Atomistic Simulations of Thermophoretic Motion of water Nanodroplets in Carbon Nanotubes

Harvey A Zambrano, Jens Honore Walther, Petros Koumoutsakos, Ivo F Sbalzarini

Research output: Chapter in Book/Report/Conference proceedingArticle in proceedingsResearchpeer-review


Open-ended nanotubes offer unique possibilities as fluid conduits with applications ranging from molecule separation devices in biocatalysis to encapsulation media for drug storage and delivery. Liquids and solids in nanochannels may be driven by electrophoresis, osmosis, gradients in the surface tension (Marangoni effect), pressure gradients, and thermophoresis. Hence, electrophoresis has been used for driving electrically charged particles in nanosystems and gradients in the surface tension have been exploited to drive flow through carbon nanotubes (CNTs) immersed into a lipid membrane Pressure gradients imposed in nanopipes have been used to generate controlled flows for nanoscale applications9, and to enhance electrophoretic motion across carbon nanotube membranes The use of thermal gradients to induce mass transport is known as thermophoresis, the Soret effect or thermodiffusion. The first observation of thermodiffusion was reported by Ludwig13 in 1856, who found differences in samples taken from different parts of a solution in which the temperature was not uniform. A systematic investigation of the phenomena was subsequently conducted by Soret in 1879-81, and by in 1921-1925 for thermodiffusion in gases. Ibbs found that the coefficient of thermal diffusion is more sensitive than any of the other transport coefficients to the nature of the intermolecular forces.1 Thus, a complete understanding of the thermal diffusion could provide a powerful means of investigation of forces between molecules. Although the theoretical explanation of thermodiffusion for molecules in liquids is still under debate, the investigation of its practical usability is motivated by potential applications in nanotechnology. Hence, thermodiffusion was recently used as the driving mechanism in artificially fabricated nanomotors, and thermodiffusion is expected to allow microscale manipulation and control of flow in nanofluidic devices. In a recent theoretical study, thermophoresis was shown to induce motion of solid gold nanoparticles confined inside carbon nanotubes. In the present investigation, we study thermophoretic motion of liquid water nanodroplets confined inside carbon nanotubes.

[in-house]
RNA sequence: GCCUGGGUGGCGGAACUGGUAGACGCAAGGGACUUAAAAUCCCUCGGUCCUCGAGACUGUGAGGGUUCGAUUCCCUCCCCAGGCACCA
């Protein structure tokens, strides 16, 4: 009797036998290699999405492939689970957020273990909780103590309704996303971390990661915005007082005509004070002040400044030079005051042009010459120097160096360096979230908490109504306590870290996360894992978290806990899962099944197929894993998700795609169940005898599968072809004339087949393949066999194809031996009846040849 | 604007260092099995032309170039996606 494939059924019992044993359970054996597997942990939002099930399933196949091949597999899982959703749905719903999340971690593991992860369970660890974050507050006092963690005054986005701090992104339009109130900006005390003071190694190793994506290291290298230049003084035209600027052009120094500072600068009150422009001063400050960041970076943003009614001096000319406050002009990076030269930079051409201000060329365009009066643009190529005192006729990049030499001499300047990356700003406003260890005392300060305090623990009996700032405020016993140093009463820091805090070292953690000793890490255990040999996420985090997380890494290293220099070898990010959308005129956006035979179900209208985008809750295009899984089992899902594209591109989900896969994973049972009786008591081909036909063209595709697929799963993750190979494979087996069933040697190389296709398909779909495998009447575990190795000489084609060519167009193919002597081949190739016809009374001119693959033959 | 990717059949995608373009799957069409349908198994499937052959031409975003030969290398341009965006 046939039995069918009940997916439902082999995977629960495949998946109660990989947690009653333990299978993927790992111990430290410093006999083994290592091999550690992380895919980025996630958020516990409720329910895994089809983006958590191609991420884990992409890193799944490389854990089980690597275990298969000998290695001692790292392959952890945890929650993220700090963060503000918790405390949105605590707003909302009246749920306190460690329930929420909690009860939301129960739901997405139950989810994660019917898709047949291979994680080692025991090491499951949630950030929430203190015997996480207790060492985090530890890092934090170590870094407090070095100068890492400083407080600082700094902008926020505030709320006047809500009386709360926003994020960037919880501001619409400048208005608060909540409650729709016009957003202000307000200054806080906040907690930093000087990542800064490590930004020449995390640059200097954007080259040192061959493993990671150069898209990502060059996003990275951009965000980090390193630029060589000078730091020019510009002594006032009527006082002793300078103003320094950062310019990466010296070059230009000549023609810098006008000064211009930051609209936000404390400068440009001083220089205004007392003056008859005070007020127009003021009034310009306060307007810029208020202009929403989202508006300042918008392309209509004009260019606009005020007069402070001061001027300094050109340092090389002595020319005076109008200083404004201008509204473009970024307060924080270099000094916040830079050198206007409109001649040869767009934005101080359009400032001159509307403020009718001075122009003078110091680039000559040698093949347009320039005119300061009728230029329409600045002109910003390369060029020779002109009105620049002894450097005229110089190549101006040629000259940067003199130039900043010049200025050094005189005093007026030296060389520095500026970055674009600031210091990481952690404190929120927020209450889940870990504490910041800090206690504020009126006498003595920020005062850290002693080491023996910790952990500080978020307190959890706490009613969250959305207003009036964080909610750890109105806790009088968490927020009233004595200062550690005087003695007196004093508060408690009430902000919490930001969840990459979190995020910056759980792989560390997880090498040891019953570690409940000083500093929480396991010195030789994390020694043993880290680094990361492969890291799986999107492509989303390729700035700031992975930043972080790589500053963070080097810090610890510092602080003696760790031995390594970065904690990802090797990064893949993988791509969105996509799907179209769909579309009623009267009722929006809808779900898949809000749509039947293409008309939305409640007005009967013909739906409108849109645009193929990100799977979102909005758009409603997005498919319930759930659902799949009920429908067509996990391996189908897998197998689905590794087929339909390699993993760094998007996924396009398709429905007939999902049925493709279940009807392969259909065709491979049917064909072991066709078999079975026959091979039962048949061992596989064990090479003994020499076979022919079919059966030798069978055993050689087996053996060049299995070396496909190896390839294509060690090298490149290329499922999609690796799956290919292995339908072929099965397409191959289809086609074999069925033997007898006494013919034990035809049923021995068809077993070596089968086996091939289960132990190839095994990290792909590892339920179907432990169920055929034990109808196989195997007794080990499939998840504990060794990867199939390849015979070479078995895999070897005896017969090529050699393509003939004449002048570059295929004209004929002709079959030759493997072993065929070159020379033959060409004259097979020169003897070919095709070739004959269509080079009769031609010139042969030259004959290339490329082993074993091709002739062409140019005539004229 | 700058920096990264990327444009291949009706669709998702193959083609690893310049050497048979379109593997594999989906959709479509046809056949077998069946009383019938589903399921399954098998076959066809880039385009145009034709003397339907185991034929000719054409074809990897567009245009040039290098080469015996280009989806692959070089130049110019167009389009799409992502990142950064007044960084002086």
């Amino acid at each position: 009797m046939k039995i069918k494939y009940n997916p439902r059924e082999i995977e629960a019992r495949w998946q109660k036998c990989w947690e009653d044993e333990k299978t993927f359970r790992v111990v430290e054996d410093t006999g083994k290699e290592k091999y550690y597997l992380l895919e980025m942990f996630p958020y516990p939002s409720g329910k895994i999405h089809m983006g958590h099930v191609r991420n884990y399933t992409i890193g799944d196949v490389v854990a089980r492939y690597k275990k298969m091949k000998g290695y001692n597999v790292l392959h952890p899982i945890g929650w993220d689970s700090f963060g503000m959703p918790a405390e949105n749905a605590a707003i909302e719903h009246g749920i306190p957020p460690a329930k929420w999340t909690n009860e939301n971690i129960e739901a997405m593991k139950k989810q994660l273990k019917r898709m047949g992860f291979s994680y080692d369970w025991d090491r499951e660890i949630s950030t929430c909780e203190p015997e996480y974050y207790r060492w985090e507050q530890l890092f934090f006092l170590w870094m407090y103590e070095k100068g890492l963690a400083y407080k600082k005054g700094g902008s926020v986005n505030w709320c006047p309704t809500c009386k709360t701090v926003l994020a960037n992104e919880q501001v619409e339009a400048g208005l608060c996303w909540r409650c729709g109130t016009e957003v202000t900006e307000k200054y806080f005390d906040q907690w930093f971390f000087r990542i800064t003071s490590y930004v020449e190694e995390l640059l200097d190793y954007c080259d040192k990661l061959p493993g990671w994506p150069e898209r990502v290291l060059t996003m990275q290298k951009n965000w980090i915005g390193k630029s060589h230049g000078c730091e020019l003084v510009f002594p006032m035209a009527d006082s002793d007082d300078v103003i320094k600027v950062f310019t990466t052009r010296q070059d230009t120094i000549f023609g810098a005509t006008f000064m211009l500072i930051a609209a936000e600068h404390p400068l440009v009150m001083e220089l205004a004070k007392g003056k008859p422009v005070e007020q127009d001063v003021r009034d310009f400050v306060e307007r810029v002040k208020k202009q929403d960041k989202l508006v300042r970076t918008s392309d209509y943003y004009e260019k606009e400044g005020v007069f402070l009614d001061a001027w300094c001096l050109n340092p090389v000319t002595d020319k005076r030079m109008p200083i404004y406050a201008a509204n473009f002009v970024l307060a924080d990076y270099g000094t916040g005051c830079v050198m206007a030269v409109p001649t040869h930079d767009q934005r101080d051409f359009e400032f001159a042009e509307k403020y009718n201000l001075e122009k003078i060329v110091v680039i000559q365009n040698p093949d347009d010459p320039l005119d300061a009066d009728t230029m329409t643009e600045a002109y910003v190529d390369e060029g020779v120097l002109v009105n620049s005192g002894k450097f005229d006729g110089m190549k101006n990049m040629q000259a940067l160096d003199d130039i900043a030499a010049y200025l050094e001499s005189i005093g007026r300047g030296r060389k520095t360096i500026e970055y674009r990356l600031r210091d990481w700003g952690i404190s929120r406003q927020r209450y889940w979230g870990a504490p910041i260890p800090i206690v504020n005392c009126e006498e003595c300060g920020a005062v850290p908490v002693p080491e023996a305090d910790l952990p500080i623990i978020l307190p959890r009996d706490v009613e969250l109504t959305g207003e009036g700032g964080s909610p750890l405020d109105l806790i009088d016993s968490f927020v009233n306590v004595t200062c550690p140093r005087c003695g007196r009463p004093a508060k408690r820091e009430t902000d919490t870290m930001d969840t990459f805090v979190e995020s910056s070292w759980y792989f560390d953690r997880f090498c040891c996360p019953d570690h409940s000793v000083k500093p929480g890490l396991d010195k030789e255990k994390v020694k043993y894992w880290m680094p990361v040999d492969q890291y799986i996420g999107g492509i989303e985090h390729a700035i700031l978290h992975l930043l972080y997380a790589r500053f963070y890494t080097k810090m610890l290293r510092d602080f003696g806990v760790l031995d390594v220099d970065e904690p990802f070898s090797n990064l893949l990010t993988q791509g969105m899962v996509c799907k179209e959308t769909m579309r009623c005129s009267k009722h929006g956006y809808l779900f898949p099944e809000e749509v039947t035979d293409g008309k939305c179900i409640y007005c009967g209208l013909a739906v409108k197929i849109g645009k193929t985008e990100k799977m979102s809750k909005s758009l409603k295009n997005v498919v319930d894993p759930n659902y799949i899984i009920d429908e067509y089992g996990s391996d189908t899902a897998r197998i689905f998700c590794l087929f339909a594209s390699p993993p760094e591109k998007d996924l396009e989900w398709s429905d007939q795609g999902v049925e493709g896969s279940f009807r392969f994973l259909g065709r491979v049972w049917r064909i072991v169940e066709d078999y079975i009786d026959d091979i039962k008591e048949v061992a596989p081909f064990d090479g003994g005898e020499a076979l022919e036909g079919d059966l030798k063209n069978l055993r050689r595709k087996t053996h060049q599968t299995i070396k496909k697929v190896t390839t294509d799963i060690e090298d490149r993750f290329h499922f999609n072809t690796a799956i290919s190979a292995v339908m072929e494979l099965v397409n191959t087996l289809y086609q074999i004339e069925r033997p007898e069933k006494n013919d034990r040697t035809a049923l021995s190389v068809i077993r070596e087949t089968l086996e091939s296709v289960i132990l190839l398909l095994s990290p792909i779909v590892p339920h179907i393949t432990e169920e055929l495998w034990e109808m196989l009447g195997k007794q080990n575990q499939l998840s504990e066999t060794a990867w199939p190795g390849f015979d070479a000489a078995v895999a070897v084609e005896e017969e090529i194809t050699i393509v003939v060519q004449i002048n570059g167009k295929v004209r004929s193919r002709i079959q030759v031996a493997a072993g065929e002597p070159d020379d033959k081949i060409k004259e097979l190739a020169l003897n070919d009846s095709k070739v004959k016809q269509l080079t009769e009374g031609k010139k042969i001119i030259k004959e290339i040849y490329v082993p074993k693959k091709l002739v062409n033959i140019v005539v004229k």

Original languageEnglish
Title of host publication21 Nordic Seminar on Computational Mechanics : NSCM-21
Number of pages308
Volume01/Solid Mechanics
Place of PublicationBarcelona, Spain
PublisherInternational Center of Numerical Methods in Engineering
Publication date2008
ISBN (Print)978-84-96736-56-6
Publication statusPublished - 2008
Event21st Nordic Seminar on Computational Mechanics - Trondheim, Norway
Duration: 16 Oct 200817 Oct 2008
Conference number: 21


Seminar21st Nordic Seminar on Computational Mechanics


  • Thermodiffusion
  • Nanofluidics
  • CNT
  • Nanodevices


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